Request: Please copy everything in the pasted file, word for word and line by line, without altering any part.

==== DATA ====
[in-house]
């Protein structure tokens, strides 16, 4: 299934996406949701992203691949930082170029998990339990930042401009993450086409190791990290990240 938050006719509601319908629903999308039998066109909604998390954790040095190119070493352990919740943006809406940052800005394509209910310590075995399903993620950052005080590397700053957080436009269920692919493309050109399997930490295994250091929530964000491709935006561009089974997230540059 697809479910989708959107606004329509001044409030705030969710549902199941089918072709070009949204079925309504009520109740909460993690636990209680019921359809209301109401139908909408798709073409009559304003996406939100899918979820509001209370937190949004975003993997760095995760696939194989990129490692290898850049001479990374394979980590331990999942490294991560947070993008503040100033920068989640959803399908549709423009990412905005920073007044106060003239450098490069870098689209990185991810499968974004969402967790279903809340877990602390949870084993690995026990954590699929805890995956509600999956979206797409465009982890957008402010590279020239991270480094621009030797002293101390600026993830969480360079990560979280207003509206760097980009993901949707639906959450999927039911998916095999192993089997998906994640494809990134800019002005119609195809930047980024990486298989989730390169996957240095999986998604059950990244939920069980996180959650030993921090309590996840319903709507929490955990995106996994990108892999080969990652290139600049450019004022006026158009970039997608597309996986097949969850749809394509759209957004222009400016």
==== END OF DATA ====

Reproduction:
[in-house]
């Protein structure tokens, strides 16, 4: 299934996406949701992203691949930082170029998990339990930042401009993450086409190791990290990240 938050006719509601319908629903999308039998066109909604998390954790040095190119070493352990919740943006809406940052800005394509209910310590075995399903993620950052005080590397700053957080436009269920692919493309050109399997930490295994250091929530964000491709935006561009089974997230540059 697809479910989708959107606004329509001044409030705030969710549902199941089918072709070009949204079925309504009520109740909460993690636990209680019921359809209301109401139908909408798709073409009559304003996406939100899918979820509001209370937190949004975003993997760095995760696939194989990129490692290898850049001479990374394979980590331990999942490294991560947070993008503040100033920068989640959803399908549709423009990412905005920073007044106060003239450098490069870098689209990185991810499968974004969402967790279903809340877990602390949870084993690995026990954590699929805890995956509600999956979206797409465009982890957008402010590279020239991270480094621009030797002293101390600026993830969480360079990560979280207003509206760097980009993901949707639906959450999927039911998916095999192993089997998906994640494809990134800019002005119609195809930047980024990486298989989730390169996957240095999986998604059950990244939920069980996180959650030993921090309590996840319903709507929490955990995106996994990108892999080969990652290139600049450019004022006026158009970039997608597309996986097949969850749809394509759209957004222009400016």